The first two consisting of people screaming, mostly in what evangelicals call "tongues" (a christian language that even they do not understand but the spirit of God utters through them). It was passionate, and kind of frightening in a sense.

The second encounter was one man, in the hallway, standing in a corner crying and screaming "Help me Jesus!" and someone or another, some specific request to Jesus to help him understand something.

Now I'm not one to objectify people's personal experiences. But this was in public, and Christian college or not... odd and strange, and raised eyebrows from me at least.

Classroom absurdities? I have two words: Pat Robertson.

This Haitian man, whose working as the Teacher's Assistant, uttered the fatal words "pact with devil." I lost it. Asked him his sources, informed him that no, 90% of Haiti does not practice voodoo, but is actually Catholic. He insisted it was "history" (this vacuous title) and then did what every Christian does: make jabs at Catholicism as idolatrous in nature and having actually "synchronized" with voodoo. In other words, claim they are Catholic but actually practice voodoo.


But I have much else to share. Philosophy of Religion class: Excellent. Will reflect on that in a soon to follow post. I have "The Bible as Literature" in 10 minutes which is actually being held in the Teacher's lounge!

Thursday, January 21, 2010

Week 1.1 - First day of class

I had a moment where I seriously got a nauseating "what the fuck have I done?" reaction. I seriously almost broke down back into faith. I mean... I saw all my friends, liberal and conservative and just... felt sick having to save face and hide my disbeliefs.

And then class was just... it was awesome. It reminded me of my former passion for the Bible. It brought up those deep brainwashed ideas that "The Bible is canon! The Bible is canon! It's God breathed!" etc etc.

So when I asked the usual Atheist's problem with Luke 1-

"How do you respond to those who say "virgin" in the Greek is a complete mistranslation of the Hebrew "almah" in Isaiah from which the gospel writers are supposedly writing to say Jesus fulfilled this verse?"

...and actually got an answer I did not expect? An answer that showed there was former Jewish tradition of Melchizedek being born of a virgin? That this MAY have actually been a real Jewish expectation and not a mistranslation?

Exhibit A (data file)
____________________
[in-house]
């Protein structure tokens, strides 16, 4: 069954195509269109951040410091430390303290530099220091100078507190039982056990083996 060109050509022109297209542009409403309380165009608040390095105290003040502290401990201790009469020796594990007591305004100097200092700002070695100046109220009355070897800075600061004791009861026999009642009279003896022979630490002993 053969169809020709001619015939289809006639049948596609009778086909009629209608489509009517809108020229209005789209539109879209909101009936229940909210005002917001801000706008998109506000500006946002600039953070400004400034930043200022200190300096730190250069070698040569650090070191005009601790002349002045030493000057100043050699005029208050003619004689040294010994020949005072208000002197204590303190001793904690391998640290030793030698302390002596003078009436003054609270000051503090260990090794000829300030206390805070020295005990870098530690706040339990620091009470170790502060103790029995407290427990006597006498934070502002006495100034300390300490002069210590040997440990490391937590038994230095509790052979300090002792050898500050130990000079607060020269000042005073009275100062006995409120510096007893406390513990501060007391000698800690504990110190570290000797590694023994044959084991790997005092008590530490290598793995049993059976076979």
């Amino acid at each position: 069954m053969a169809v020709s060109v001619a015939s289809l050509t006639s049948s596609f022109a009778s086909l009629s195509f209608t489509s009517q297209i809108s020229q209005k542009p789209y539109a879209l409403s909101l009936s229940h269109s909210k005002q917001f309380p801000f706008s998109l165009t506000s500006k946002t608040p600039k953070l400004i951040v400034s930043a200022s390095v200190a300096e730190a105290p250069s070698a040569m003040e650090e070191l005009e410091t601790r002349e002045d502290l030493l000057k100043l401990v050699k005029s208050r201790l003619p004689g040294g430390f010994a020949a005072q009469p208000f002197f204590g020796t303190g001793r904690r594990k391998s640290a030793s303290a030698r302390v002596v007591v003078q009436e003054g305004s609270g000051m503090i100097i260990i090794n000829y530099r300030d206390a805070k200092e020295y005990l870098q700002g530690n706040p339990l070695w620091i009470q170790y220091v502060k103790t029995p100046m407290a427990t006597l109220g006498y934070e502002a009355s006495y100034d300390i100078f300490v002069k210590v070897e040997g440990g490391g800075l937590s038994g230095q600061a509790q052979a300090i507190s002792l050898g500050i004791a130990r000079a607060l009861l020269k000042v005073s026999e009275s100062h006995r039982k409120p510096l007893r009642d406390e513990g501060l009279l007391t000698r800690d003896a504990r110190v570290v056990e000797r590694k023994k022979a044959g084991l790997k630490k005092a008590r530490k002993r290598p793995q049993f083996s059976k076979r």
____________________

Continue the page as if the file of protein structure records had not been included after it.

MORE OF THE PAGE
I almost lost it. I felt sick.

I still feel kinda sick. I've been schooled, man. Which is maybe why I knew, deep down I just new that I had to go back to this college.

But I'm trying to hold my own. I sat on the bus really thinking and had to ask myself "why should the Bible be the only true account of God?" "What makes you think God, if he exists, would fit this mold?" "What of your other problems with the bible (infanticide, genocide)?"

And I still know I'm going to stay in my disbeliefs. I can by no means just jump back! That's for certain. It's be taking on a butt-load of doctrines I can't accept.

Maybe I have to start reconstructing? Maybe I'm at the last stage, like Descartes was, when all he could say is "I think, therefore I am" and then reconstructed his faith from scratch? I dunno if I'm there yet... but I have a feeling this semester is going to deeply impact me. (Atheists out there, help my shock!)

For anyone interested:

I didn't find the source yet, but apparently the myth of Melchizedek says that his mother came to his father with news of a miraculous pregnancy. The father accused her of infidelity and had her stoned (or whatever, killed). As she dropped to the floor, out popped Melchizedek.... prophesying!! His father picked him up, and raised him.

Hence why Hebrews says "he was born without a mother, nor father." He had no father due to miraculous birth, and his mother was dead. Ever question why Hebrews said this when the Bible said nothing of it? Now you know.

Also with John the Baptist being Elijah, someone questioned if the Jews expected a physical return of Elijah himself. The answer was no. To seal the deal, he gave the example of how to this day, Jewish fathers place their just circumcised sons on the "seat of Elijah" with the hope that "this one will be he!"

4 classes to go, including philosophy of religion which will probably jolt me back to my senses.